HPI study shows radiologists at MIPS disadvantage

Impeded by a smaller number of radiology-applicable quality measures, in 2021 radiologists in radiology-only practices scored significantly lower on relevant Merit-based Incentive Payment System (MIPS) gauges compared with other specialties.

In contrast, those in multispecialty practices scored higher in the U.S. Centers for Medicare and Medicaid Services (CMS) MIPS, although they rarely reported radiology-relevant MIPS quality measures, instead tracking those relevant to other specialties, according to a research letter from the Harvey L. Neiman Health Policy Institute (HPI) published April 3 in the American Journal of Roentgenology.

"Our results clearly show that radiologists are at a disadvantage in the MIPS program, with very few available measures, most of which are topped out -- meaning that scoring well isn't possible because average scores are too high," said study co-author Lauren Nicola, MD, CEO of Triad Radiology Associates and chair of the American College of Radiology's (ACR) commission on ultrasound.

The MIPS was established by the Medicare Access and CHIP Reauthorization Act of 2015 (MACRA) and took effect in 2017. It was an effort on CMS' part to offer economic incentive for providers to deliver quality and cost-efficient care. But since it began, it has proven tricky for radiology, the investigators noted, explaining that the specialty doesn't have as many MIPS measures as some others do.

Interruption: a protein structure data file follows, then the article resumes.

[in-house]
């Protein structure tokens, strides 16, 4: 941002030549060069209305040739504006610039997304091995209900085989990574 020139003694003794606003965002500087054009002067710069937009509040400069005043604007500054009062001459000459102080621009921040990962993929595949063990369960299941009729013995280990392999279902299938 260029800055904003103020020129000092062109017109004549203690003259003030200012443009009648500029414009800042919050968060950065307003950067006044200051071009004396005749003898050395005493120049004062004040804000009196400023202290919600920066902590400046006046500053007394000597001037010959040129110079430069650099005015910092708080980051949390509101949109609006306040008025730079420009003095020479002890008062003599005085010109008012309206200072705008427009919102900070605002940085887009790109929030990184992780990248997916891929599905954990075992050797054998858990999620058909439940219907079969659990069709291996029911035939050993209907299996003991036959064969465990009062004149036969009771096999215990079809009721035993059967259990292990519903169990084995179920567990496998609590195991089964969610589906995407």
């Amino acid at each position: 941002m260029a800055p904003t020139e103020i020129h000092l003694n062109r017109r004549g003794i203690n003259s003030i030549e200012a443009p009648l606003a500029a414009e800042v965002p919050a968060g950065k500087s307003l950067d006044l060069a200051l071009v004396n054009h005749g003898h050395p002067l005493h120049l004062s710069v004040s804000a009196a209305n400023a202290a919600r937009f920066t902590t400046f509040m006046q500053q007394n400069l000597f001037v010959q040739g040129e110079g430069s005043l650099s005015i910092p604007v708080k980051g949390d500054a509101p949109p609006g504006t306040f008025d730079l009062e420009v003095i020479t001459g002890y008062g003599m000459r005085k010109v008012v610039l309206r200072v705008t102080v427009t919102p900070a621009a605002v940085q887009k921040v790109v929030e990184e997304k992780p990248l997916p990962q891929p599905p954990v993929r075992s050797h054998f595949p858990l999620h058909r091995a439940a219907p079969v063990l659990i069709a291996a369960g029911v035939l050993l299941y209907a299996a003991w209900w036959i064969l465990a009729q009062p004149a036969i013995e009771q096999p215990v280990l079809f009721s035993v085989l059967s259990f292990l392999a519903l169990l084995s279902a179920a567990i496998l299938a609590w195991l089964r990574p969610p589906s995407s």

"Unfortunately, the upside in MIPS is not equal across specialties," said lead researcher YoonKyung Chung, PhD. "In 2021, there were only nine available MIPS measures for diagnostic radiology, compared to 65 in family medicine."

Chung and colleagues explored how fewer measures might affect radiologists' performance in the MIPS program, and if this varied based on the practice type (for example, if a practice consisted only of radiologists or if it was a diverse multispecialty practice). The team conducted a study that included information from the 2021 CMS Provider Data Catalog to identify radiologists who participated in MIPS, and their affiliated practices; the work included 2,333 practices with 35,578 radiologist-practice pairs and reported quality measures were from 2021 Quality Payment Program Experience Report data.

The group found that radiologists' MIPS performance was "heavily influenced by their practice type," Chung said.

"In MIPS, a physician can report performance data for any measure applicable to providers in their practice, not solely their own specialty," she noted. "We looked at the top ten measures reported most frequently by radiologists in each practice type … [and] the results were striking: For radiologists in a multi-specialty practice that wasn't mostly radiologists, not a single radiology-focused measure was among that list."

The researchers also found that most commonly reported radiology measures in multi-specialty practices consisted of blood pressure and diabetes control interventions, screening for fall risk, and hospital-wide unplanned readmission rates – none of which are in the scope of practice for radiologists," the institute said. In fact, on average, only 1.8% of reported measures by radiologists in multispecialty practices were radiology measures.

The MIPS program needs to be revised, according to Nicola.

"Our study sends a clear message: the MIPS program in its current design won't move the needle on quality in radiology," she said. "For MIPS to work as intended, physicians must report measures relevant to their specialty, which will require more measures that distinguish quality among radiologists."

The complete letter can be found here.

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